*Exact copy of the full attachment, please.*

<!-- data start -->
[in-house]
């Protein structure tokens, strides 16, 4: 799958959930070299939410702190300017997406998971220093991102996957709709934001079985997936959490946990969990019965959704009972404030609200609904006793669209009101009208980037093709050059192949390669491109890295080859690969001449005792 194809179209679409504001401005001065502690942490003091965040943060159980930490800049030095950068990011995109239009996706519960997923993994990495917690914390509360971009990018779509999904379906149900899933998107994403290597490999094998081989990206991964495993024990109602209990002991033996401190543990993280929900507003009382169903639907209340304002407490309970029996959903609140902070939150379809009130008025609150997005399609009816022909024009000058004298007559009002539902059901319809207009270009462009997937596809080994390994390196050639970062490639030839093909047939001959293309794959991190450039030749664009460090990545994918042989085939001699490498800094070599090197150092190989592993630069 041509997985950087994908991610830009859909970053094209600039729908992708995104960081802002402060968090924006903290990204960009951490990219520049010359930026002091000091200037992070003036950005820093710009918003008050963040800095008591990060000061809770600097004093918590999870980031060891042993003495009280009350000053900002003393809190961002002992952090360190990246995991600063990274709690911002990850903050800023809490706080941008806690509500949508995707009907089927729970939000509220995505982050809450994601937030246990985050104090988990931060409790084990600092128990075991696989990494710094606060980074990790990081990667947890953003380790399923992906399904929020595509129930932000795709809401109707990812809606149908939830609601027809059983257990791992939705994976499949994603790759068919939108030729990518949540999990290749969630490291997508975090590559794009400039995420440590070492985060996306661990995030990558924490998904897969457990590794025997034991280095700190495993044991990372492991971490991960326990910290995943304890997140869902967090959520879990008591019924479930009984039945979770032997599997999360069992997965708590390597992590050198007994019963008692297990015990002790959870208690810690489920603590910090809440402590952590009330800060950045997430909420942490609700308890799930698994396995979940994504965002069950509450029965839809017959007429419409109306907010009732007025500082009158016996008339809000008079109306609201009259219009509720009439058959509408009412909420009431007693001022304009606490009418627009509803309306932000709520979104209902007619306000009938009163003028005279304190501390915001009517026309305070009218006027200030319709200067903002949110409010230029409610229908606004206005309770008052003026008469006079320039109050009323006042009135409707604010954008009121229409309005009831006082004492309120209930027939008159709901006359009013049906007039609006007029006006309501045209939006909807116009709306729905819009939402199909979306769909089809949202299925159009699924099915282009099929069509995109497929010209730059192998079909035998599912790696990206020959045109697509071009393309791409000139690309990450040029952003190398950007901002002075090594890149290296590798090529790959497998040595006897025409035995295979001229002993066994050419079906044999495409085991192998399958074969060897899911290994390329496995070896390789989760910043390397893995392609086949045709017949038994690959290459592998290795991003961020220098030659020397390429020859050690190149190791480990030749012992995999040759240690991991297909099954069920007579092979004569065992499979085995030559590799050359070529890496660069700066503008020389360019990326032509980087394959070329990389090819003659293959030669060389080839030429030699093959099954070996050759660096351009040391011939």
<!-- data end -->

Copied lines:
[in-house]
């Protein structure tokens, strides 16, 4: 799958959930070299939410702190300017997406998971220093991102996957709709934001079985997936959490946990969990019965959704009972404030609200609904006793669209009101009208980037093709050059192949390669491109890295080859690969001449005792 194809179209679409504001401005001065502690942490003091965040943060159980930490800049030095950068990011995109239009996706519960997923993994990495917690914390509360971009990018779509999904379906149900899933998107994403290597490999094998081989990206991964495993024990109602209990002991033996401190543990993280929900507003009382169903639907209340304002407490309970029996959903609140902070939150379809009130008025609150997005399609009816022909024009000058004298007559009002539902059901319809207009270009462009997937596809080994390994390196050639970062490639030839093909047939001959293309794959991190450039030749664009460090990545994918042989085939001699490498800094070599090197150092190989592993630069 041509997985950087994908991610830009859909970053094209600039729908992708995104960081802002402060968090924006903290990204960009951490990219520049010359930026002091000091200037992070003036950005820093710009918003008050963040800095008591990060000061809770600097004093918590999870980031060891042993003495009280009350000053900002003393809190961002002992952090360190990246995991600063990274709690911002990850903050800023809490706080941008806690509500949508995707009907089927729970939000509220995505982050809450994601937030246990985050104090988990931060409790084990600092128990075991696989990494710094606060980074990790990081990667947890953003380790399923992906399904929020595509129930932000795709809401109707990812809606149908939830609601027809059983257990791992939705994976499949994603790759068919939108030729990518949540999990290749969630490291997508975090590559794009400039995420440590070492985060996306661990995030990558924490998904897969457990590794025997034991280095700190495993044991990372492991971490991960326990910290995943304890997140869902967090959520879990008591019924479930009984039945979770032997599997999360069992997965708590390597992590050198007994019963008692297990015990002790959870208690810690489920603590910090809440402590952590009330800060950045997430909420942490609700308890799930698994396995979940994504965002069950509450029965839809017959007429419409109306907010009732007025500082009158016996008339809000008079109306609201009259219009509720009439058959509408009412909420009431007693001022304009606490009418627009509803309306932000709520979104209902007619306000009938009163003028005279304190501390915001009517026309305070009218006027200030319709200067903002949110409010230029409610229908606004206005309770008052003026008469006079320039109050009323006042009135409707604010954008009121229409309005009831006082004492309120209930027939008159709901006359009013049906007039609006007029006006309501045209939006909807116009709306729905819009939402199909979306769909089809949202299925159009699924099915282009099929069509995109497929010209730059192998079909035998599912790696990206020959045109697509071009393309791409000139690309990450040029952003190398950007901002002075090594890149290296590798090529790959497998040595006897025409035995295979001229002993066994050419079906044999495409085991192998399958074969060897899911290994390329496995070896390789989760910043390397893995392609086949045709017949038994690959290459592998290795991003961020220098030659020397390429020859050690190149190791480990030749012992995999040759240690991991297909099954069920007579092979004569065992499979085995030559590799050359070529890496660069700066503008020389360019990326032509980087394959070329990389090819003659293959030669060389080839030429030699093959099954070996050759660096351009040391011939």